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What the Fisher and Schwartz releases mean for the Chiefs’ salary cap

The team’s surprise move clears a lot of cap space — but it’s likely some of it will be spent right away.

NFL: DEC 29 Chargers at Chiefs Photo by Scott Winters/Icon Sportswire via Getty Images

All along, Kansas City Chiefs general manager Brett Veach has said that even if the 2021 NFL salary cap came in lower than they were hoping, he and his executive team of Chris Shea and Brandt Tilis had prepared scenarios to get the Chiefs under the cap before the new league year begins next Wednesday.

On Wednesday, the NFL announced that the cap would be only $182.5 million this season. The next day, the Chiefs were ready with their opening move: the releases of starting left tackle Eric Fisher and starting right tackle Mitchell Schwartz.

The business of the NFL

These are business decisions. There is no reason to think that the Chiefs have lost respect for Fisher — or believe he cannot recover from the Achilles injury he suffered against the Buffalo Bills in the AFC championship. The same is true of Schwartz, who recently underwent surgery for a nagging back injury that kept him off the field for much of the 2020 season.

But since it is unlikely that Fisher will be ready to play before Week 1 — and it is unknown whether Schwartz will be able to play at 100% by then — it creates a bottleneck for the Chiefs. With a salary cap that has fallen for the first time in a decade, the Chiefs simply cannot carry cap hits totaling $25.2 million for two key players who may have to be replaced right from the beginning of the season.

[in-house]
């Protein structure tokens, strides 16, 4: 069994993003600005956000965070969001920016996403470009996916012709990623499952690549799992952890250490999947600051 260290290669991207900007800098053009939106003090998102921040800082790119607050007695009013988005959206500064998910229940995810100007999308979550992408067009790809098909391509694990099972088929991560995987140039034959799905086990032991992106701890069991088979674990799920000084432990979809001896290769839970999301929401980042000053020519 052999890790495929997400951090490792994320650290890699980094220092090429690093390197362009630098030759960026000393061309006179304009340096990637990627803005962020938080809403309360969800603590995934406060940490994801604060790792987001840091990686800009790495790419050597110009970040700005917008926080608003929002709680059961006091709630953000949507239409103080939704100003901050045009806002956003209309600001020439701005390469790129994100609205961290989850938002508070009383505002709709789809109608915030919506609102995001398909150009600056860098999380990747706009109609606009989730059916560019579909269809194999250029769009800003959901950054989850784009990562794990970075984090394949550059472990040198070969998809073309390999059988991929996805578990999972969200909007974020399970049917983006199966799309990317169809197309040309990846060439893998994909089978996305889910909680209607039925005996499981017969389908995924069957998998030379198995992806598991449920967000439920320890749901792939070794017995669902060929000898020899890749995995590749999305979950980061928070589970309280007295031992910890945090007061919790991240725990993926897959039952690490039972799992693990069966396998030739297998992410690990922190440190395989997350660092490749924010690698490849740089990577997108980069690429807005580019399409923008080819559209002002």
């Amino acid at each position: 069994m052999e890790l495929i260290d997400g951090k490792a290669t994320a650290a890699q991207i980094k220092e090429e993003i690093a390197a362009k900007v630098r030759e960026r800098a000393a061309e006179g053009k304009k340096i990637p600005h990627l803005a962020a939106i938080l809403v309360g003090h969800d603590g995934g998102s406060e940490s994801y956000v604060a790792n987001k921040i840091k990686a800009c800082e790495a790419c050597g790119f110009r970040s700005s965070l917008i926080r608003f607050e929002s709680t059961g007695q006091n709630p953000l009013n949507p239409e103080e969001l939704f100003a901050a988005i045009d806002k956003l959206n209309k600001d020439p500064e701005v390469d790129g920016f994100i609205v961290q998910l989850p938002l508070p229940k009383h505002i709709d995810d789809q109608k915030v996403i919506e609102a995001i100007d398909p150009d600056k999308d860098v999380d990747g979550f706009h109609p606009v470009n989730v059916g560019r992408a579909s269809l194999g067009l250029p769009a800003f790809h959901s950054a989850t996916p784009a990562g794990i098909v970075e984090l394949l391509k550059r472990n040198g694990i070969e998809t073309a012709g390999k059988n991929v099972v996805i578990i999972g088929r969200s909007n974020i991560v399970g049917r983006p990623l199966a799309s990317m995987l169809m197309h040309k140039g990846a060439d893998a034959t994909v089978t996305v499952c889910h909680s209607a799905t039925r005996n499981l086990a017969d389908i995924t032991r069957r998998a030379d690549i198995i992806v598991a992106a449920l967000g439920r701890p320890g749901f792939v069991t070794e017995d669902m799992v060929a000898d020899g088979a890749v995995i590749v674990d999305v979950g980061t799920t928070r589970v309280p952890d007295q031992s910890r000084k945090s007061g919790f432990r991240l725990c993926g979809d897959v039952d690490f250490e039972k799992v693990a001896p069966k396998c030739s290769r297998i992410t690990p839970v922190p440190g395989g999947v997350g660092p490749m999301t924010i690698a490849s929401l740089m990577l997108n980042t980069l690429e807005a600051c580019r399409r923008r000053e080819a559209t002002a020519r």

Since both players have dead money remaining from signing bonuses, this move immediately frees $18.3 million of cap space. That dead money will only have to be carried through the current season; none of it will be on the books in 2022. By itself, that gets the Chiefs most of the way to the $21.2 million cap deficit they have to erase by next Wednesday.

But it’s important to remember that this move also means the Chiefs likely intend to replace at least one of these players with a veteran free agent on a relatively short-term deal — which will cut into the immediate savings from these releases. That adds up to more roster moves — perhaps many more — before the new league year begins.